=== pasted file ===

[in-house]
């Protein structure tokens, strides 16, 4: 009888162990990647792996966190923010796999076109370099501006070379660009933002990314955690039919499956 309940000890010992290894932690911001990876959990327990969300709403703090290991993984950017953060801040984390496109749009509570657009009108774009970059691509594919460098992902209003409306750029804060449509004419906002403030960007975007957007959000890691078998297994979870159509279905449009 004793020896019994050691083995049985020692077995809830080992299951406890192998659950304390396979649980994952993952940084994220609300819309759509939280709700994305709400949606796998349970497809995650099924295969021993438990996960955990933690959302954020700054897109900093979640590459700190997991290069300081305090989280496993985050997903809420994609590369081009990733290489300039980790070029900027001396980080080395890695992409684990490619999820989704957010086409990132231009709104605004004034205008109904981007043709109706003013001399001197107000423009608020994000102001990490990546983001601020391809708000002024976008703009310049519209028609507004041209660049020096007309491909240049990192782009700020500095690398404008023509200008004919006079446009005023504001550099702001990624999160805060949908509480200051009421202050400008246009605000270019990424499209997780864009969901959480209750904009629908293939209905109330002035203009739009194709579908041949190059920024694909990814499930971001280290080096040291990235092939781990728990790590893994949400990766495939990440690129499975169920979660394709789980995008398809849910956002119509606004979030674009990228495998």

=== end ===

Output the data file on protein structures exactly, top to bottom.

[in-house]
């Protein structure tokens, strides 16, 4: 009888162990990647792996966190923010796999076109370099501006070379660009933002990314955690039919499956 309940000890010992290894932690911001990876959990327990969300709403703090290991993984950017953060801040984390496109749009509570657009009108774009970059691509594919460098992902209003409306750029804060449509004419906002403030960007975007957007959000890691078998297994979870159509279905449009 004793020896019994050691083995049985020692077995809830080992299951406890192998659950304390396979649980994952993952940084994220609300819309759509939280709700994305709400949606796998349970497809995650099924295969021993438990996960955990933690959302954020700054897109900093979640590459700190997991290069300081305090989280496993985050997903809420994609590369081009990733290489300039980790070029900027001396980080080395890695992409684990490619999820989704957010086409990132231009709104605004004034205008109904981007043709109706003013001399001197107000423009608020994000102001990490990546983001601020391809708000002024976008703009310049519209028609507004041209660049020096007309491909240049990192782009700020500095690398404008023509200008004919006079446009005023504001550099702001990624999160805060949908509480200051009421202050400008246009605000270019990424499209997780864009969901959480209750904009629908293939209905109330002035203009739009194709579908041949190059920024694909990814499930971001280290080096040291990235092939781990728990790590893994949400990766495939990440690129499975169920979660394709789980995008398809849910956002119509606004979030674009990228495998």